Ideas for Group Discussions

Download PDF PDF Page Citation Cite Share Link Share

Last Updated on July 29, 2019, by eNotes Editorial. Word Count: 307

While an obvious context for discussing the novel is fiction about the law, a less obvious but equally interesting context is the treatment of success in American literature. In his life through law school, Mitch could be a classic example of the Protestant ethic. How does the American Dream relate to the trait of acquisitiveness, and how does this character with a Ben Franklin-style work ethic become seduced by the firm, are questions that can open up discussion of The Firm into a debate on what Americans consider to be personal success. Readers could consider whether the initial tempting offerings of the firm seem worth the price of long hours and reduced private life (aside from the firm's illegal purpose).

1. How do you like Mitch? How would you define his personality? As he decides how to resolve his conflict, what matters the most to him? What is his hierarchy of priorities? Where does money fit in the hierarchy? Does he or his hierarchy change as the novel progresses?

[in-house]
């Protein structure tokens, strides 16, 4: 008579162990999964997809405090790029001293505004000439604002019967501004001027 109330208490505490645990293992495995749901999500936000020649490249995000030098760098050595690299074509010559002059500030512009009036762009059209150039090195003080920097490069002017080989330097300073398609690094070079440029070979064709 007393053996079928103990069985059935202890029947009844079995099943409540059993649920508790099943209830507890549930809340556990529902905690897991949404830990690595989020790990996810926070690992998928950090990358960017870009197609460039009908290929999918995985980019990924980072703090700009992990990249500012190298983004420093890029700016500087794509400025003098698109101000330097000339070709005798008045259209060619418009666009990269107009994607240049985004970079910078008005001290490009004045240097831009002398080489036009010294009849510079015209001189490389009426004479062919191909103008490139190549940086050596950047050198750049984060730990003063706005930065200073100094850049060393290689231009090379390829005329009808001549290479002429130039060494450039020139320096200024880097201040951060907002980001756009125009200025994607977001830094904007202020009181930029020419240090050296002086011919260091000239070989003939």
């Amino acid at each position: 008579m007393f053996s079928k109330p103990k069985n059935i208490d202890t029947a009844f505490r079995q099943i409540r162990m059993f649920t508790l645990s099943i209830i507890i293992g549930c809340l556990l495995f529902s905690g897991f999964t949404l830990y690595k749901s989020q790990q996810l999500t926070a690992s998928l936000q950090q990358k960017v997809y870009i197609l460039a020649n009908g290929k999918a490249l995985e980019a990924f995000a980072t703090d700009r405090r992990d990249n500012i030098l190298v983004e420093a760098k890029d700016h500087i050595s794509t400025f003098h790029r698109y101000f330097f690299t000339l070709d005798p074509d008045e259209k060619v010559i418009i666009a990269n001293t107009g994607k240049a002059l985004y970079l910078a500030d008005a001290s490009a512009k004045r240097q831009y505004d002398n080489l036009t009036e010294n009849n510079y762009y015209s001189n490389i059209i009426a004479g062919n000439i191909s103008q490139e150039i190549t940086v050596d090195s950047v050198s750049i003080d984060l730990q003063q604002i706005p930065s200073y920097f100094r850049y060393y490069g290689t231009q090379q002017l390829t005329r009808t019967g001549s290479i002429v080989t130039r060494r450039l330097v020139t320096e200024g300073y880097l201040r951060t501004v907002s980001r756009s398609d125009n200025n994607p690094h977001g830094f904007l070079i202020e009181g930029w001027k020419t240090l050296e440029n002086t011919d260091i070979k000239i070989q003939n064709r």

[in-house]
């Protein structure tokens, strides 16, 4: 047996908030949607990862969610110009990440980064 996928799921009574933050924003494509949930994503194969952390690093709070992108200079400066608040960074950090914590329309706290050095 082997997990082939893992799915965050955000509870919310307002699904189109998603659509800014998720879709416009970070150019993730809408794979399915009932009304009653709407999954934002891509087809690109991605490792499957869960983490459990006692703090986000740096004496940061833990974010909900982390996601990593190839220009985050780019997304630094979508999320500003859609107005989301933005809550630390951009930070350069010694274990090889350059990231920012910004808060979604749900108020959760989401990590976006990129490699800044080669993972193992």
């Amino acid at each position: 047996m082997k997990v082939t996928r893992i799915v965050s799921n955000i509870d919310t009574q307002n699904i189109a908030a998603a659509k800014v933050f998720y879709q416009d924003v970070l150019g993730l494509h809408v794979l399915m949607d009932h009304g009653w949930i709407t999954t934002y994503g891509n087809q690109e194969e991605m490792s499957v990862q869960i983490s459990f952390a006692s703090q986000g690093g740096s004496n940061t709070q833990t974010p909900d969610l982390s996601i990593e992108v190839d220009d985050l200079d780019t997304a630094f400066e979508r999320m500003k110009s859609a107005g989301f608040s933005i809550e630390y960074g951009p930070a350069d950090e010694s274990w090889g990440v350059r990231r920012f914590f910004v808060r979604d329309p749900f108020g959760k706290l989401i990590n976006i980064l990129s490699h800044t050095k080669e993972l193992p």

2. What does Grisham accomplish by including Ray McDeere as a character? What does Ray add to the book's presentation of Mitch and its presentation of crime?

3. How does Grisham portray the government? Does the FBI seem trustworthy, honorable, reliable?

4. How malevolent are the members of the firm? The key partners have debates with DeVasher on how to deal with problems, especially with Mitch. They often recoil from DeVasher's ideas.

5. Which characters, if any, seem to retain an internal moral compass? What are the book's moral standards?

6. What is Grisham's comment on the American Dream, the myth of success exemplified by Mitch? 7. How well does the book provide a sense of place, of Memphis, of the Cayman Islands? Why is Mitch's big confrontation with the FBI Director set on a frigid day in the vicinity of the Vietnam Veterans Memorial?

See eNotes Ad-Free

Start your 48-hour free trial to get access to more than 30,000 additional guides and more than 350,000 Homework Help questions answered by our experts.

Get 48 Hours Free Access